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Saxon Survey, September 2014

Magnetometry survey in foreground, metal detection in distance.

Magnetometry survey in foreground, metal detection in distance.


On September 19th and 20th, 2014, the Saxons in the Meon Valley team organised an archaeological survey of a site near East Meon Village. The project was lead by Winchester University archaeologist Dr Nick Stoodley (notes on whose talk to East Meon History Group on ‘Surveying for Saxons’ can be seen by clicking here.

On each day, East Meon volunteers were joined by experienced surveyors and metal detectorists, and instructed in the techniques for non-invasive surveying, namely Metal Detecting, Resistivity and Magnetometry. Each day started with Nick Stoodley explaining the purpose of the exercise. He had chosen the site because of previous finds of late Saxon objects, i.e. 10th and 11th century. It is known that East Meon was a significant Saxon community, but it is difficult to conduct a survey inside the built-up area. He had hopes that the site he had chosen would reveal a settlement, perhaps a farm, just outside the main village.


Each of the East Meon volunteers was able to use both metal detecting and surveying technology. The metal detectors used GPS locators to record the exact position of any find, which was bagged and logged.
Metal detectorists, John Whittaker in foreground.

Metal detectorists, John Whittaker in foreground.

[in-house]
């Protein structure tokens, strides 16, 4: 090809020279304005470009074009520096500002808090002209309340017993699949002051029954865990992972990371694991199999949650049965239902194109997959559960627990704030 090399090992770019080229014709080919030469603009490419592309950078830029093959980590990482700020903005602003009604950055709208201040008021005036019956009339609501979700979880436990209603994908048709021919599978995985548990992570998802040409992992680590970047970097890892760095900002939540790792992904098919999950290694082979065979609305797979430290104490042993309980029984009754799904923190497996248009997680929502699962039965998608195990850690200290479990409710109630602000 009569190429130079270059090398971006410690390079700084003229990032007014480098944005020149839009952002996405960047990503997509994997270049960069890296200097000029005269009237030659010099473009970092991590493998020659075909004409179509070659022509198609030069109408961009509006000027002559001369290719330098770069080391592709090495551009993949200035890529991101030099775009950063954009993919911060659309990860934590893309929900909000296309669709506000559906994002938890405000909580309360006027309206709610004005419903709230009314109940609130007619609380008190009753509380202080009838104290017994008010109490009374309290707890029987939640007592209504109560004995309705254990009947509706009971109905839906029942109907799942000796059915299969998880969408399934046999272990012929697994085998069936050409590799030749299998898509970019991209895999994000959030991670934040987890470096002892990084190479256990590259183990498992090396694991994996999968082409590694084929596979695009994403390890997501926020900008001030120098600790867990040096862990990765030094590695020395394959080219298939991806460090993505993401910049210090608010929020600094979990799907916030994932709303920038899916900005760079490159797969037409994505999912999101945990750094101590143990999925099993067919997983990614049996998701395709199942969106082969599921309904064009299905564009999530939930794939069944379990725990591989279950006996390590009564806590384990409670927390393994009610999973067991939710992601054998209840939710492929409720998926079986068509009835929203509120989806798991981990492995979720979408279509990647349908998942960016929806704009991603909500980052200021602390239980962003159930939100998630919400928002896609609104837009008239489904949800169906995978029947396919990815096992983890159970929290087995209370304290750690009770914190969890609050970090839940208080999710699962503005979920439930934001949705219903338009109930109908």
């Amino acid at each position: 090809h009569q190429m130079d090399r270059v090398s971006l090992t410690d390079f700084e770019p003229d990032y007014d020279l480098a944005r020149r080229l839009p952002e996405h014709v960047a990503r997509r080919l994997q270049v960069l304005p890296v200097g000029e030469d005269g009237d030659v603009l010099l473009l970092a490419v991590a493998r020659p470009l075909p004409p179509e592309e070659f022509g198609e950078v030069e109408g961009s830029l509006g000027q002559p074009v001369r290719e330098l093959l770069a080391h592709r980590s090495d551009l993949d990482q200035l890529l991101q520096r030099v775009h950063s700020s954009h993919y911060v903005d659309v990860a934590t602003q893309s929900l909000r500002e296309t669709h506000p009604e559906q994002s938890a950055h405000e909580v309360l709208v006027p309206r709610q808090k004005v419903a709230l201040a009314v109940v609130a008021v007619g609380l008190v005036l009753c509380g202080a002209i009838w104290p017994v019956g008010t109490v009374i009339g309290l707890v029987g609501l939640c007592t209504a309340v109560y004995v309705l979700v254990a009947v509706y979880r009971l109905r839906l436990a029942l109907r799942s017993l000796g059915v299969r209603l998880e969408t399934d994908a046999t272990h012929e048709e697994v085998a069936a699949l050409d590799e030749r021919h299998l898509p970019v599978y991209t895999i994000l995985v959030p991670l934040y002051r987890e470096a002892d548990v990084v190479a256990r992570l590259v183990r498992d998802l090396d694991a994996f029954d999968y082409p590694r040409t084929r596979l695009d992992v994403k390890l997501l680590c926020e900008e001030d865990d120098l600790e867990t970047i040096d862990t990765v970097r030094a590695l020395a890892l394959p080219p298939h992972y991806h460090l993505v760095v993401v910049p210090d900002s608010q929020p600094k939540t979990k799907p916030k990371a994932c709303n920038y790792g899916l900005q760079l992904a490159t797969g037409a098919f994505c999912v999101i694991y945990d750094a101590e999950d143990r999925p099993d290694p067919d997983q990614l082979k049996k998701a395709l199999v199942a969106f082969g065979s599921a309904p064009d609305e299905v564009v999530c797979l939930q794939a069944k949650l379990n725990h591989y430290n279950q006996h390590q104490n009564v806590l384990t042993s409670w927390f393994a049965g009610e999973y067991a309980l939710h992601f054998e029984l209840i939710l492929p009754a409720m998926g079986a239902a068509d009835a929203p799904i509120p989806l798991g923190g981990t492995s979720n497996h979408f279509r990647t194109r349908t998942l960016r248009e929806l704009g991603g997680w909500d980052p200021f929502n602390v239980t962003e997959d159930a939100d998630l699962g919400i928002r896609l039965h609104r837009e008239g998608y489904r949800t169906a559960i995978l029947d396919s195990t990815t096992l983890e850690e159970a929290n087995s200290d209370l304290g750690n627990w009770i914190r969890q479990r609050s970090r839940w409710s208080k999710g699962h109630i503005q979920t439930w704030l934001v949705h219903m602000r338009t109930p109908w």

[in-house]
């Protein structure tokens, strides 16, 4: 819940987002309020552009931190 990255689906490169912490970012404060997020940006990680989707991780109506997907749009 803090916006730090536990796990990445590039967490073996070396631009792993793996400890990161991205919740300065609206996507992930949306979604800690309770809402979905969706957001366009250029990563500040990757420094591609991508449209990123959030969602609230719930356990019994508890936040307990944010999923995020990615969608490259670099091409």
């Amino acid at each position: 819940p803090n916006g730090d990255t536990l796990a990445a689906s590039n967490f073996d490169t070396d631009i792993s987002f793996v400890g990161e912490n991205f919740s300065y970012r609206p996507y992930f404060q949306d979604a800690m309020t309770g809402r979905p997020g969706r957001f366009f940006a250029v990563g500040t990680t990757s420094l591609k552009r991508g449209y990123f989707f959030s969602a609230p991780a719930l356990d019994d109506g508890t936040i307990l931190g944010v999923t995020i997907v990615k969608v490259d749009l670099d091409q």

The most notable find by the metal detectorists was a Roman coin, which has been sent for validation. Several small lumps of lead were unearthed, and a musket ball from the Civil War.

Richard Dampney on left, with detectorists John Macnee and Geoffrey Slingsby,

Richard Dampney on left, with detectorists John Macnee and Geoffrey Slingsby,



Carl Raven of Liss Archaeological Society provided the geophysical survey equipment and expertise. The first step was to set up a carefully measured grid of canes and tapes, giving the exact lines along which the scans would be conducted. Carl coached two sets of volunteers, on Friday using a resistivity scanner, on the Saturday magnetometers.

On the first day, Carl coached the volunteers in the use of a electrical resistance meter. Its metal probes are inserted into the ground to obtain a reading of the local electrical resistance Archaeological features can be mapped when they are of higher or lower resistivity than their surroundings – for instance, a stone foundation might impede the flow of electricity, while the organic deposits within a midden might conduct electricity more easily than surrounding soils.The team started scanning along the lines of the grid. On the following morning Carl returned with printouts of the scans … ‘great images, but nothing is detected’.

On the Saturday, Carl demonstrated the use of magnetometers, which measure variations in the earth’s magnetic field. They react strongly to iron and steel, brick, burned soil, and many types of rock. They scanned the rest of the grid.

Carl Raven and Nick Stoodley have written a full report, which can be downloaded as a PDF, click here. Although some areas of turbulence were detected, and items found from periods earlier and later than the Saxon period, there was not sufficient evidence to warrant further investigation, unless a wider survey were conducted.

For notes on Nick Stoodley’s briefing talk on Surveying for Saxons, click here.

For a brief history of Saxon East Meon, click here.

For background material on Saxons in East Meon on the digital archive, click here
Panorama, team getting ready.